Lightning’s Yzerman reflects on legacy he built with Red Wings
BRANDON, Fla. — Steve Yzerman smiled and shrugged his shoulders, his conflict clear. He was asked about the reality of facing the Detroit Red Wings, who enjoyed so many decorated years with him as their star and captain in that familiar No. 19 jersey.
But this time, instead of Yzerman serving as a franchise-shaping figure, he would be a foe. This week as the NHL’s postseason begins, instead of trying to deliver a Stanley Cup to the Motor City, he’d work to see that dream reach a dead end.
"I’d prefer to play other teams," Yzerman said Wednesday.
The Red Wings will forever be part of Yzerman’s memory. Detroit is where he created his sterling legacy on the ice, and it’s where he built a strong enough foundation off it for him to be hired as the Tampa Bay Lightning’s vice president and general manager in May 2010. Detroit is where he spent 27 seasons with the Red Wings as a player and a member of their management staff. Detroit is where he helped deliver four Stanley Cups, three as a player and one as part of its front office.
This week, though, his perspective will be different when the Lightning and Red Wings open their Eastern Conference quarterfinals series. This week, he’ll attempt a delicate balance between honoring personal friendships and advancing professional desires when Tampa Bay and Detroit meet in the Stanley Cup playoffs for the first time.
"I have tremendous respect for the organization from top to bottom," Yzerman said. "They’ve been one of the elite franchises in professional sports for a long time and continue to be and will continue beyond this year. So I have great admiration for them. And I expect this to be good hockey. The teams are similar in the way they play the game. Similar styles, and it should be entertaining hockey."
Yzerman’s gains in his role made this potentially entertaining matchup possible. He has tried to instill the same winning attitude he learned with the Red Wings — Detroit will make its 24th consecutive postseason appearance — into a Tampa Bay franchise that’s trying to rekindle the momentum that led to four consecutive playoff appearances from 2003 to 2007 and its lone Stanley Cup captured in 2004. When Game 1 begins Thursday night at Amalie Arena, the Lightning will appear in their second consecutive Stanley Cup Playoffs and their third postseason berth since the beginning of the 2010-11 campaign.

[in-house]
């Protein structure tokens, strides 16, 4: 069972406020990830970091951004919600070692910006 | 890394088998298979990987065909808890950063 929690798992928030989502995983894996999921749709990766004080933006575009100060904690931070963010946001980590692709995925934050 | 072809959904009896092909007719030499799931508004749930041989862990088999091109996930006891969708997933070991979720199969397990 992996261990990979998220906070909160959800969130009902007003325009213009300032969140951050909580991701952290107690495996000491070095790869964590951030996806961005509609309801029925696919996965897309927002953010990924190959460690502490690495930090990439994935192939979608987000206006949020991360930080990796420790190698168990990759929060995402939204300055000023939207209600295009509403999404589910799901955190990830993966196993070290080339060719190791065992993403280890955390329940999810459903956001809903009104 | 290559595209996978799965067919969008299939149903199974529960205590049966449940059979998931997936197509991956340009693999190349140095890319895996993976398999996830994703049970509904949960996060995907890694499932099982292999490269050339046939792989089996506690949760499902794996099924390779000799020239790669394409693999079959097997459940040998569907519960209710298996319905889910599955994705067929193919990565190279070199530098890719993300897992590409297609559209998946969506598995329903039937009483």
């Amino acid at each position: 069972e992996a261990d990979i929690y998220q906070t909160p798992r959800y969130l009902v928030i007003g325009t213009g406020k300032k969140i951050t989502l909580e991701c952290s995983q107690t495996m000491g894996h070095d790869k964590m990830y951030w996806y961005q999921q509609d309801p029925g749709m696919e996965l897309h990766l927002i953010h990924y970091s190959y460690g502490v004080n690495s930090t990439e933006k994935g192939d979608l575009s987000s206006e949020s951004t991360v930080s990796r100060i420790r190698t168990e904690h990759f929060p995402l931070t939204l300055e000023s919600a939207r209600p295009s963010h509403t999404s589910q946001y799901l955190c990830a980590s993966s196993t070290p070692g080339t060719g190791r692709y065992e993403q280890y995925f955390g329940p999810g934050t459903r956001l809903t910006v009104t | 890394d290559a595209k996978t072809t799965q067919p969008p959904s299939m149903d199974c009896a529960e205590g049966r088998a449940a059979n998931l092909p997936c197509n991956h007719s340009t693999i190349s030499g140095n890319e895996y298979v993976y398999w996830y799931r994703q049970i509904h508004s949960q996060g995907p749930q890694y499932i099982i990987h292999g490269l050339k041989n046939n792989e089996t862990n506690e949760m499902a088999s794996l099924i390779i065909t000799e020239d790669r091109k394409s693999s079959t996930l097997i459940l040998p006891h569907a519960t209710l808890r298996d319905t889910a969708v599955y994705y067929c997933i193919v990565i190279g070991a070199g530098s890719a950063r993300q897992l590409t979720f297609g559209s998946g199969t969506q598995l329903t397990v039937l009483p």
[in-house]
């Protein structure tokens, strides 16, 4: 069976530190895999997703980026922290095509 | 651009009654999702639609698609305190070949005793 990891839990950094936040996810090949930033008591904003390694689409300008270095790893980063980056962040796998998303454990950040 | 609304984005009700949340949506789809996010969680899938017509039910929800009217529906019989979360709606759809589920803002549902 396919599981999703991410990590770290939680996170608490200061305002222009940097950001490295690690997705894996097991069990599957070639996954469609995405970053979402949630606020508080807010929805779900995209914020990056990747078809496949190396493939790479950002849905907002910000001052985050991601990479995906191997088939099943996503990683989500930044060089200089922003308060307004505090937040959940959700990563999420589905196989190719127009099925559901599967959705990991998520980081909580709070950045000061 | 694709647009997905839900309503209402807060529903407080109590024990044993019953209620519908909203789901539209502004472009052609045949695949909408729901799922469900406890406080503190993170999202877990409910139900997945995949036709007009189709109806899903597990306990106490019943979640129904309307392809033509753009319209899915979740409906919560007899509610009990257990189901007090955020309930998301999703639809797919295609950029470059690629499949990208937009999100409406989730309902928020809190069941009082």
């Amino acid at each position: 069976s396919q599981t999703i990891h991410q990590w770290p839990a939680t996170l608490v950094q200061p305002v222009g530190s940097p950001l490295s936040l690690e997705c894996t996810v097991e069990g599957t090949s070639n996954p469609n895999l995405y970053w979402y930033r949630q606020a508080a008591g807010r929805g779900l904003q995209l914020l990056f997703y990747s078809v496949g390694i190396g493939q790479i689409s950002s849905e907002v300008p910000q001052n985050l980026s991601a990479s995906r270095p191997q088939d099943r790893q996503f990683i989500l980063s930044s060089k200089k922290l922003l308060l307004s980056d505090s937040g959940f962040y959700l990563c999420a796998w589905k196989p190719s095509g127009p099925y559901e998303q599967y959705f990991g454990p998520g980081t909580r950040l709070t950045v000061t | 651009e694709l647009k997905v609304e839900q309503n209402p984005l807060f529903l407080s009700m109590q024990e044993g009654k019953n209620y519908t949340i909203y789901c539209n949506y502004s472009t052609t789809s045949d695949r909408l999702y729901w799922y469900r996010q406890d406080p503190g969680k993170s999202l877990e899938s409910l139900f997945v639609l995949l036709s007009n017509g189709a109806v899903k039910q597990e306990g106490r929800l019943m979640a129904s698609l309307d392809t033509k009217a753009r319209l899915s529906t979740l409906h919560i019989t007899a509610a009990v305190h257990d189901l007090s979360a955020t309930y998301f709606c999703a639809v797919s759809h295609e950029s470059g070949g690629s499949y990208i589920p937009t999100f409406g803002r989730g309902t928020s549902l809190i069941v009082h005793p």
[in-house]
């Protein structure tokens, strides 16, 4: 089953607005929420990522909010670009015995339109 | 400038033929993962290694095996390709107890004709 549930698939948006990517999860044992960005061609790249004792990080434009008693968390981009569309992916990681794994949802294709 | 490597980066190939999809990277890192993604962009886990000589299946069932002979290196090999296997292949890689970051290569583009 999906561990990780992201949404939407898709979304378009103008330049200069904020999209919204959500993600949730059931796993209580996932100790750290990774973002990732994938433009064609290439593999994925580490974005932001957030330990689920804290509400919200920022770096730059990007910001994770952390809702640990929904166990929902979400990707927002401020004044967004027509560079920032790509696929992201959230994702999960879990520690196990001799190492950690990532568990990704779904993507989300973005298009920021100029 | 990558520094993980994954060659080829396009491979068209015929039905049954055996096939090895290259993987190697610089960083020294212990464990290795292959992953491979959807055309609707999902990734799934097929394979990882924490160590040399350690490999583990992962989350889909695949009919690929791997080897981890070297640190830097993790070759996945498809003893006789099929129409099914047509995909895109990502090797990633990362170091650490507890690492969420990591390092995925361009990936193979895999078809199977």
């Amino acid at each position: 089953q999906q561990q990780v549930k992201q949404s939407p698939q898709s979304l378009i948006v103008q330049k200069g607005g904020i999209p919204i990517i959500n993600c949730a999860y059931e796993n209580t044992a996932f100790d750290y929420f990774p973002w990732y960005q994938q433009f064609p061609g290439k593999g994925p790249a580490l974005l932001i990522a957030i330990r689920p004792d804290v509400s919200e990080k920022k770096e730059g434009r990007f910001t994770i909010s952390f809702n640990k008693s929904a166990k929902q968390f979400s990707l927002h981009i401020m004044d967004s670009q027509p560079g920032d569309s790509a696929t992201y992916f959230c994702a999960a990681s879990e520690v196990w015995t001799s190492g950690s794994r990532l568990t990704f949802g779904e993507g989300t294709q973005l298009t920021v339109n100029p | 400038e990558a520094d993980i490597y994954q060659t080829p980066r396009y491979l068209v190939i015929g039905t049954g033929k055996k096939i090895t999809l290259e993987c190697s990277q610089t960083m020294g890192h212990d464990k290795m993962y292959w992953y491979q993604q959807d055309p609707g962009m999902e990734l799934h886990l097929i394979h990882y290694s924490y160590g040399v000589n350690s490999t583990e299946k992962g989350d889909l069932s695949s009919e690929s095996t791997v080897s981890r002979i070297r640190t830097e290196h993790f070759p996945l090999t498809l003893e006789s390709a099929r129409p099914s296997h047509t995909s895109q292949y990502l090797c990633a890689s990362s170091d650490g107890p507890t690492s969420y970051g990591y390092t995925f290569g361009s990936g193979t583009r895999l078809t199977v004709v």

Yzerman, 49, credits the winning habits he learned with the Red Wings as crucial to his job performance with the Lightning. He said he still has friends in Detroit. Even though the Red Wings no longer employ him, a close attachment to his former home remains strong.
"I learned a lot," he said. "It has greatly influenced how I perform in my job, the decisions I make, how I go about things. It has a tremendous impact. And the vision I have for our team, the way I want our team to play, it has impacted every decision."
There are more decisions from him to come, but past ones have led to positives. The Lightning, in recent years under Yzerman, have moved beyond the Guy Boucher Era and hired Jon Cooper to his first NHL head-coaching stint. They have parted ways with long-time franchise staple Marty St. Louis and welcomed Ryan Callahan, a gritty veteran, in return. They have traded for Ben Bishop and seen Steven Stamkos grow as a captain. They have lured key veterans such as Anton Stralman, Brian Boyle and Jason Garrison into the fold. They have witnessed the emergences of Tyler Johnson and Ondrej Palat, Nikita Kucherov and Victor Hedman.
The Lightning, under Yzerman’s watch, have evolved into a fast and dynamic goal-scoring threat that uses age in crucial roster spots to complement their ample youth. The 50 victories and 108 points earned in the most recent regular season were both franchise records. They won a league-high 32 games at home.
Yzerman knows his work remains undone. Delivering a Stanley Cup to Tampa, of course, stands as his ultimate goal. But as he reflected on his past meeting his present Wednesday, the start of another postseason upon him, his changed perspective was obvious.
"We have lofty goals," he said. "There are a lot of things we’re hoping to accomplish."
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